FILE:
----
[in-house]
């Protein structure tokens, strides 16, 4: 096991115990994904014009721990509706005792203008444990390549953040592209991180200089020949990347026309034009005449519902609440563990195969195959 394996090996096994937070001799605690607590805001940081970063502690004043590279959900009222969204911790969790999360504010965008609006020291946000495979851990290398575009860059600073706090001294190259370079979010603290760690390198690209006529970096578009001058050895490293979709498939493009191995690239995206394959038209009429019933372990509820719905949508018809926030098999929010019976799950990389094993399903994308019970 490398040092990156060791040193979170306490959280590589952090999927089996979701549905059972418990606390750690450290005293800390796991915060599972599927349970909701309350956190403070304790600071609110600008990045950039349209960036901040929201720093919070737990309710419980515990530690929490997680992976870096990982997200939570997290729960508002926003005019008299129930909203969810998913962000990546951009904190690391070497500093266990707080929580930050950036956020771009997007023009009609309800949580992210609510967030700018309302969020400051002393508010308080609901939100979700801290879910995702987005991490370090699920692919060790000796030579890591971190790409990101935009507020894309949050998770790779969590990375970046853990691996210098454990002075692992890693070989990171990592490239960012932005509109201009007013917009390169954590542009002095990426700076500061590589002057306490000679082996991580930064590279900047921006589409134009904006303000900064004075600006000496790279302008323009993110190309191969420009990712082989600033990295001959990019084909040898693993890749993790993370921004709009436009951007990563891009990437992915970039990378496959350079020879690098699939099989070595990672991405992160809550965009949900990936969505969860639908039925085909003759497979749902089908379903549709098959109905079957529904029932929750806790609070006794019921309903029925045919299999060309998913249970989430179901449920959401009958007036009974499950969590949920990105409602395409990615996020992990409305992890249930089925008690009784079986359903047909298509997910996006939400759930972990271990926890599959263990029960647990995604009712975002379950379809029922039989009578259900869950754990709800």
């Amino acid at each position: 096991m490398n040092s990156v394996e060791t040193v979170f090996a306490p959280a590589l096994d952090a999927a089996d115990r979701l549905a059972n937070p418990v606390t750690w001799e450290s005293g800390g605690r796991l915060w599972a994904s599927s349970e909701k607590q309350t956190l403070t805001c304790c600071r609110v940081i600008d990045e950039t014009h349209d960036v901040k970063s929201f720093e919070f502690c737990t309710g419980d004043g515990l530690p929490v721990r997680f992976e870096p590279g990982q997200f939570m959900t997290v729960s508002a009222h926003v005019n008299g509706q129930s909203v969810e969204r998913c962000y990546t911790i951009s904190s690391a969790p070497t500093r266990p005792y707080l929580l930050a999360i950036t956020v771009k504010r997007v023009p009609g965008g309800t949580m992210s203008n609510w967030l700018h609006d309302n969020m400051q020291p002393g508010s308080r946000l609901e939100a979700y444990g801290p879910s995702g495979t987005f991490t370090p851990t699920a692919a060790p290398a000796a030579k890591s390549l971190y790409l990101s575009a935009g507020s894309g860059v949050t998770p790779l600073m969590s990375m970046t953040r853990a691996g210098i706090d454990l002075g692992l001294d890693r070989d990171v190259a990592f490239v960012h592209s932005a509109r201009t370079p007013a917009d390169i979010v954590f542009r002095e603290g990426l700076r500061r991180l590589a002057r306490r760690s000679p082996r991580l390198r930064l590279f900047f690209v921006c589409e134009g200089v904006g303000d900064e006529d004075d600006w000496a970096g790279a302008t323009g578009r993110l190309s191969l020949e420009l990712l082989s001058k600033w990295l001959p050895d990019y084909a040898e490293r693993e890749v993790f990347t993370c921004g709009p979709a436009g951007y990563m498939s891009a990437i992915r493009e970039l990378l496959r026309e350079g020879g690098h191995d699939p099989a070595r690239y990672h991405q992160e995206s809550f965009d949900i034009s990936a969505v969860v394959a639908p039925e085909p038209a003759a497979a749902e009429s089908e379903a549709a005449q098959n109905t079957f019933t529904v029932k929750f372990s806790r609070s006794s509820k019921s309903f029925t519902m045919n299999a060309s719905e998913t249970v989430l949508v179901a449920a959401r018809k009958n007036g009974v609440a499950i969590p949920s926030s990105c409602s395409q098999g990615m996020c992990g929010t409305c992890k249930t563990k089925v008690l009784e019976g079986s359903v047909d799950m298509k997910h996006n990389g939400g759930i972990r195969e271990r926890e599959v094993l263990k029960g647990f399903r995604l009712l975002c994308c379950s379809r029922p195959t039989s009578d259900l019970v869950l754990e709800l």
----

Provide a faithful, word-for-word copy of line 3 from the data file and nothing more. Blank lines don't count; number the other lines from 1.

């Amino acid at each position: 096991m490398n040092s990156v394996e060791t040193v979170f090996a306490p959280a590589l096994d952090a999927a089996d115990r979701l549905a059972n937070p418990v606390t750690w001799e450290s005293g800390g605690r796991l915060w599972a994904s599927s349970e909701k607590q309350t956190l403070t805001c304790c600071r609110v940081i600008d990045e950039t014009h349209d960036v901040k970063s929201f720093e919070f502690c737990t309710g419980d004043g515990l530690p929490v721990r997680f992976e870096p590279g990982q997200f939570m959900t997290v729960s508002a009222h926003v005019n008299g509706q129930s909203v969810e969204r998913c962000y990546t911790i951009s904190s690391a969790p070497t500093r266990p005792y707080l929580l930050a999360i950036t956020v771009k504010r997007v023009p009609g965008g309800t949580m992210s203008n609510w967030l700018h609006d309302n969020m400051q020291p002393g508010s308080r946000l609901e939100a979700y444990g801290p879910s995702g495979t987005f991490t370090p851990t699920a692919a060790p290398a000796a030579k890591s390549l971190y790409l990101s575009a935009g507020s894309g860059v949050t998770p790779l600073m969590s990375m970046t953040r853990a691996g210098i706090d454990l002075g692992l001294d890693r070989d990171v190259a990592f490239v960012h592209s932005a509109r201009t370079p007013a917009d390169i979010v954590f542009r002095e603290g990426l700076r500061r991180l590589a002057r306490r760690s000679p082996r991580l390198r930064l590279f900047f690209v921006c589409e134009g200089v904006g303000d900064e006529d004075d600006w000496a970096g790279a302008t323009g578009r993110l190309s191969l020949e420009l990712l082989s001058k600033w990295l001959p050895d990019y084909a040898e490293r693993e890749v993790f990347t993370c921004g709009p979709a436009g951007y990563m498939s891009a990437i992915r493009e970039l990378l496959r026309e350079g020879g690098h191995d699939p099989a070595r690239y990672h991405q992160e995206s809550f965009d949900i034009s990936a969505v969860v394959a639908p039925e085909p038209a003759a497979a749902e009429s089908e379903a549709a005449q098959n109905t079957f019933t529904v029932k929750f372990s806790r609070s006794s509820k019921s309903f029925t519902m045919n299999a060309s719905e998913t249970v989430l949508v179901a449920a959401r018809k009958n007036g009974v609440a499950i969590p949920s926030s990105c409602s395409q098999g990615m996020c992990g929010t409305c992890k249930t563990k089925v008690l009784e019976g079986s359903v047909d799950m298509k997910h996006n990389g939400g759930i972990r195969e271990r926890e599959v094993l263990k029960g647990f399903r995604l009712l975002c994308c379950s379809r029922p195959t039989s009578d259900l019970v869950l754990e709800l």